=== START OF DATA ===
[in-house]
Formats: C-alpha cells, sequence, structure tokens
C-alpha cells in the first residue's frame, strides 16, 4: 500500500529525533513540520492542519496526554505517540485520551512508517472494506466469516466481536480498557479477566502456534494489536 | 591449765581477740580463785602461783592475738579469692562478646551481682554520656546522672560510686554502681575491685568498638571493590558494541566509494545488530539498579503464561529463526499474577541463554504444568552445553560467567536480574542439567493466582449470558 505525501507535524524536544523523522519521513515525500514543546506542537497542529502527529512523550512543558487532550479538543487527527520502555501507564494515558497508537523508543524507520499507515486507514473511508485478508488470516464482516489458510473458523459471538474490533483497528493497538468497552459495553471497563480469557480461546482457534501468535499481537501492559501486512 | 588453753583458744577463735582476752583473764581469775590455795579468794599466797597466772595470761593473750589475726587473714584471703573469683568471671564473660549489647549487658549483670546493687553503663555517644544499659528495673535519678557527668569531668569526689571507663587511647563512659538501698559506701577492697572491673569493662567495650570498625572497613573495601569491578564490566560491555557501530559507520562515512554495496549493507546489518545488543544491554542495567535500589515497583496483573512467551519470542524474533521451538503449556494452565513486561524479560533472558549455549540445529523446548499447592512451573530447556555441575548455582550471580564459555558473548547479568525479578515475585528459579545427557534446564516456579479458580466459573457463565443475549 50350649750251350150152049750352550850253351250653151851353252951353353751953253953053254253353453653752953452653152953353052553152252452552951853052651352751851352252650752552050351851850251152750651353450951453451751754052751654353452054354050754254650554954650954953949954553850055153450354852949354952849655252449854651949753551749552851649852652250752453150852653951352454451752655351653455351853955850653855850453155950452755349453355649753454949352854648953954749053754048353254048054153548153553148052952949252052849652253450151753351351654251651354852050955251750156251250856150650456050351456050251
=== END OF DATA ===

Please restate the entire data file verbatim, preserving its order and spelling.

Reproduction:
[in-house]
Formats: C-alpha cells, sequence, structure tokens
C-alpha cells in the first residue's frame, strides 16, 4: 500500500529525533513540520492542519496526554505517540485520551512508517472494506466469516466481536480498557479477566502456534494489536 | 591449765581477740580463785602461783592475738579469692562478646551481682554520656546522672560510686554502681575491685568498638571493590558494541566509494545488530539498579503464561529463526499474577541463554504444568552445553560467567536480574542439567493466582449470558 505525501507535524524536544523523522519521513515525500514543546506542537497542529502527529512523550512543558487532550479538543487527527520502555501507564494515558497508537523508543524507520499507515486507514473511508485478508488470516464482516489458510473458523459471538474490533483497528493497538468497552459495553471497563480469557480461546482457534501468535499481537501492559501486512 | 588453753583458744577463735582476752583473764581469775590455795579468794599466797597466772595470761593473750589475726587473714584471703573469683568471671564473660549489647549487658549483670546493687553503663555517644544499659528495673535519678557527668569531668569526689571507663587511647563512659538501698559506701577492697572491673569493662567495650570498625572497613573495601569491578564490566560491555557501530559507520562515512554495496549493507546489518545488543544491554542495567535500589515497583496483573512467551519470542524474533521451538503449556494452565513486561524479560533472558549455549540445529523446548499447592512451573530447556555441575548455582550471580564459555558473548547479568525479578515475585528459579545427557534446564516456579479458580466459573457463565443475549 50350649750251350150152049750352550850253351250653151851353252951353353751953253953053254253353453653752953452653152953353052553152252452552951853052651352751851352252650752552050351851850251152750651353450951453451751754052751654353452054354050754254650554954650954953949954553850055153450354852949354952849655252449854651949753551749552851649852652250752453150852653951352454451752655351653455351853955850653855850453155950452755349453355649753454949352854648953954749053754048353254048054153548153553148052952949252052849652253450151753351351654251651354852050955251750156251250856150650456050351456050251